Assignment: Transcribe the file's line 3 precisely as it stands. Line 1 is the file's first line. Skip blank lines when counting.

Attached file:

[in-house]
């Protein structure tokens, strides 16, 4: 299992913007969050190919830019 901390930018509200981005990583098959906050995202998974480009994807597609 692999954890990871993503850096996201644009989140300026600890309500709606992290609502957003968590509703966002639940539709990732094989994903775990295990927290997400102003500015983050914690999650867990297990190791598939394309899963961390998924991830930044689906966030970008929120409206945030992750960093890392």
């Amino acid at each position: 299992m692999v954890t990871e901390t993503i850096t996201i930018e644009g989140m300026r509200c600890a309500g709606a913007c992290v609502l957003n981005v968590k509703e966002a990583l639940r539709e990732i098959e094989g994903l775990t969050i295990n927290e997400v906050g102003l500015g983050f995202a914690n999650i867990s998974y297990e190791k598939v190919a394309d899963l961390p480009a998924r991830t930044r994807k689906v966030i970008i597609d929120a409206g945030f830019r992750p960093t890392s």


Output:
């Amino acid at each position: 299992m692999v954890t990871e901390t993503i850096t996201i930018e644009g989140m300026r509200c600890a309500g709606a913007c992290v609502l957003n981005v968590k509703e966002a990583l639940r539709e990732i098959e094989g994903l775990t969050i295990n927290e997400v906050g102003l500015g983050f995202a914690n999650i867990s998974y297990e190791k598939v190919a394309d899963l961390p480009a998924r991830t930044r994807k689906v966030i970008i597609d929120a409206g945030f830019r992750p960093t890392s």